Week 11: BQ Training with Run Less Run Faster

Oct 7, 2013 by

Week 11: BQ Training with Run Less Run Faster

Here is my report for week eleven of sixteen of my Outer Banks 2013 marathon training. I am following the 3:25:00 Boston Qualifier plan outlined in the book Run Less Run Faster.

To review past weeks, click here.

Short version: I think this training is working.  Had another really good week and seem to be getting faster.  I could use a nap, though.  This is wearing me out.

For the long version, keep reading.

Cross Training. Tuesday and Thursday

Successfully completed the two prescribed swim workouts.  Pretty straight forward week.  4 laps kick, 20 minutes free, 4 laps kick.

Grade: Pass

Run workout #1. Monday

The track.  This week’s workout was a new one – 1000m in 3:56; 2000m in 8:11; 1000m in 3:56; 1000m in 3:56. 400m rest intervals between.


  • 1000m: 3:53
  • 2000m: 8:05
  • 1000m: 3:53
  • 1000m:  3:52

Grade: A+. Very solid workout.  Felt like I could do another 1000 or two at the end, but it was dark and I was hungry.  So, I went home. 🙂

Run workout #2. Wednesday

This week’s tempo run called for a warm up mile, five miles at a 7:49 pace, then a mile cool down.  After last week’s ten miler at the same pace, I was pretty confident about this one until Tuesday afternoon.  That’s when it occurred to me that I had a conflict on Wednesday night – a cross country meet.

Thanks to a Wednesday morning appointment, I would have time to do this one early.  This meant in the dark, though, so I’d have to stay in the neighborhood.  All of a sudden, those 7:49 splits got a little tougher because of the neighborhood hills and cul-de-sacs.  Not to mention being half asleep.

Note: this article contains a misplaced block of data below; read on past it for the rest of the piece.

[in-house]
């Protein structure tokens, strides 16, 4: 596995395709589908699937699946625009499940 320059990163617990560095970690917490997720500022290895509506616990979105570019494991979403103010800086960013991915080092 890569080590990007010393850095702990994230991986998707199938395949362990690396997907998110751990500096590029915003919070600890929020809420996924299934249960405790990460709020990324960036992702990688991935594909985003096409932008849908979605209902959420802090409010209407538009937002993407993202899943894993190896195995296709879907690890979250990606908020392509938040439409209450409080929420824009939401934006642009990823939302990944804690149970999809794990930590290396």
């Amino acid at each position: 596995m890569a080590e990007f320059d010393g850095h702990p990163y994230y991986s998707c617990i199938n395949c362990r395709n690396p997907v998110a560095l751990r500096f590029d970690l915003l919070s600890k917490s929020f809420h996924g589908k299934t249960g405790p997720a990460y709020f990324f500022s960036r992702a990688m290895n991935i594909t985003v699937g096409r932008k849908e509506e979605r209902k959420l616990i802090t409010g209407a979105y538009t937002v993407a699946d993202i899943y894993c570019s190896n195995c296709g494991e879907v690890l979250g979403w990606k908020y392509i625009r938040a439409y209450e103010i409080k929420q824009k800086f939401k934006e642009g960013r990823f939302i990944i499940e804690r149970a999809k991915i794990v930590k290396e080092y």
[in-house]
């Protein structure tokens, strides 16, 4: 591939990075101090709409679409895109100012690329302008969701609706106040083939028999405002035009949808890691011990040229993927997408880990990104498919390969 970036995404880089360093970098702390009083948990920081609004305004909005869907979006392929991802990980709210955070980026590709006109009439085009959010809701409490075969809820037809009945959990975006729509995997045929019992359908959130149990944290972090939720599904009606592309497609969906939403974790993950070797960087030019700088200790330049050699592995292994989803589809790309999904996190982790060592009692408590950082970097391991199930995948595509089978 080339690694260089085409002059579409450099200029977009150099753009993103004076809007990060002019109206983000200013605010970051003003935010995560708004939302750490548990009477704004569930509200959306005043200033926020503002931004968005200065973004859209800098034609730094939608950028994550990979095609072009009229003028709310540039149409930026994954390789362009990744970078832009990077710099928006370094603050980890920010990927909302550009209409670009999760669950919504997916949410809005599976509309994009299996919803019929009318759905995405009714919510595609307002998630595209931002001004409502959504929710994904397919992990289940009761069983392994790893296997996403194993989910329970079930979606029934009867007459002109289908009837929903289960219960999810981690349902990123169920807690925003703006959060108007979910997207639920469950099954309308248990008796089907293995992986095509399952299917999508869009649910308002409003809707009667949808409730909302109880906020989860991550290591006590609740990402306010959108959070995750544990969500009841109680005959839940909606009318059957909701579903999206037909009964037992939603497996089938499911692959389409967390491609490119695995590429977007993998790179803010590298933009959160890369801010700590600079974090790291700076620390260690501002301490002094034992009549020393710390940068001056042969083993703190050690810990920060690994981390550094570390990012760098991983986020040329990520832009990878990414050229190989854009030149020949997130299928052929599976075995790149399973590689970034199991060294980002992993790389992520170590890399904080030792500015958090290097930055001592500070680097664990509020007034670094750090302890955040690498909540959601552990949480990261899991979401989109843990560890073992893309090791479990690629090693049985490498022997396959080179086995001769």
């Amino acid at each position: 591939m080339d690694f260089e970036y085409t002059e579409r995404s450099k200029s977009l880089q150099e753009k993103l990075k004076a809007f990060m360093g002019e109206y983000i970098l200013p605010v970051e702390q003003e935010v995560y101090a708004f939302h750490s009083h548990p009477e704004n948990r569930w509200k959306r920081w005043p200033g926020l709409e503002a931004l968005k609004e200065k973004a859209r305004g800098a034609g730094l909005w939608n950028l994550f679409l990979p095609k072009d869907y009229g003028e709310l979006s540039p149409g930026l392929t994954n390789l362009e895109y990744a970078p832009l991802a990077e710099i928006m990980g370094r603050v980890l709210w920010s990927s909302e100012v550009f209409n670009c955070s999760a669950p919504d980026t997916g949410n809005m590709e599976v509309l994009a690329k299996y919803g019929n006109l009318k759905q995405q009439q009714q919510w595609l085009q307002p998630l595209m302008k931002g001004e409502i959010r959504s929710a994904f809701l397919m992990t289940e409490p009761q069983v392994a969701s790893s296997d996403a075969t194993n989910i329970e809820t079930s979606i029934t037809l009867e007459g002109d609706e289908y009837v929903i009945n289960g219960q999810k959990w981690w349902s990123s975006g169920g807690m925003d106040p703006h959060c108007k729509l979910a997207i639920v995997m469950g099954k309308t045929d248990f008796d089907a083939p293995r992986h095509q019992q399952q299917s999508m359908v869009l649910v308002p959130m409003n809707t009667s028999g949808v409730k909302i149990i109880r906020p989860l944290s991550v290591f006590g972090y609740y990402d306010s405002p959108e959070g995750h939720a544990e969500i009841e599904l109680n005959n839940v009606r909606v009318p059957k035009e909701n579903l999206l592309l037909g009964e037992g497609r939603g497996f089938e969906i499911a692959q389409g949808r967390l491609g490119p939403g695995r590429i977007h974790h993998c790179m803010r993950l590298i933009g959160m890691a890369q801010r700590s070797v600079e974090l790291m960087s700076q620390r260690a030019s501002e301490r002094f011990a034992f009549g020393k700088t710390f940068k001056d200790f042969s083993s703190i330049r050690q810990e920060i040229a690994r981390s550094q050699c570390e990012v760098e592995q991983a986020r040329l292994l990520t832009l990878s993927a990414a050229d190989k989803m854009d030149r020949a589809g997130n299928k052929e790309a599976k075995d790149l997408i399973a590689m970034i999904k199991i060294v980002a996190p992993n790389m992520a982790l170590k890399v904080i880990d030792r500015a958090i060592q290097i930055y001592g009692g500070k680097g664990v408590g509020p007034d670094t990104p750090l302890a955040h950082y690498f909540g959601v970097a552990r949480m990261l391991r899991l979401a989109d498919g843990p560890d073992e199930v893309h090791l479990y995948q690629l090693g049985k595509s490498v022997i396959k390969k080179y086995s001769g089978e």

So, I set out at 6:06am to get my seven before sunrise.  I guess I woke up OK, here at the results:

  • Mile 1: 9:54
  • Mile 2: 7:52
  • Mile 3: 7:40
  • Mile 4: 7:42
  • Mile 5: 7:38
  • Mile 6: 7:28
  • Mile 7: 9:39

Grade: A+. That’s a 7:40 pace for the five tempo miles. It was also a negative split.  Great way to start the day.

Run Workout #3. Friday

This week’s long run called for twenty miles at an 8:19 pace. This is the fourth of five 20 milers, and I missed the mark on the last two.  I definitely wanted to get back on track this week.

One of the biggest challenges of a twenty mile run, besides the actual running, is  trying to come up an interesting, safe, and fairly flat route.  So, I spent some time on MapMyRun.com the day before trying to come up with something new.  I felt I’d come up with a decent route that had three parts – an easy first third, a tough second third, and a fairly flat to down hill final third.

Turns out, my route planning skills need some work.  Here’s the elevation map from my GPS watch:


You can see the route works its way down hill the first half, then is pretty much uphill the second half.  The bottoming out spot about the 1:21 mark was around mile 10.  At this point, I was on an 8:16 pace, but I could see the long hill climbs in front of me, and I knew a negative split would be tough, if not impossible.  Plus, the surprise early fog was burning off and the temperature was heating up.

With one mile to go, I glanced at the overall pace screen on my watch.  I had slipped to 8:19.  Just push it for one mile, I said to myself.  Pretend it is the last mile of the marathon and you need to beat the 8:19 pace to qualify.  So, I did and came in at 8:12 for that last mile for an overall time of 2:46:48.  This was right on the goal pace of 8:19/mile.

Grade: A. Despite slipping to an 8:22/mile pace on the second half, I met the time for my fastest twenty mile run yet.  I also never really hit the wall in this run, but last last few miles were quite the sufferfest.

Week Eleven Summary

Another really solid week.  I feel like I’m improving.  It was good to meet the twenty mile run pace.  I’d be lying if I said I wasn’t wondering how in the world I’m going to hit a 7:49 pace for 26.2 miles when a 8:19 pace for 20 hurt so bad.  That’s why there’s five weeks of training left, I guess.

Here’s a graphic showing hit or miss on the workouts over the past ten weeks. For the tempo and long runs, I included mileage and pace targets (not including the easy warm up and cool down miles for the tempo runs). The actual pace result is in parentheses:


Up Next

Here’s what is in store for week twelve: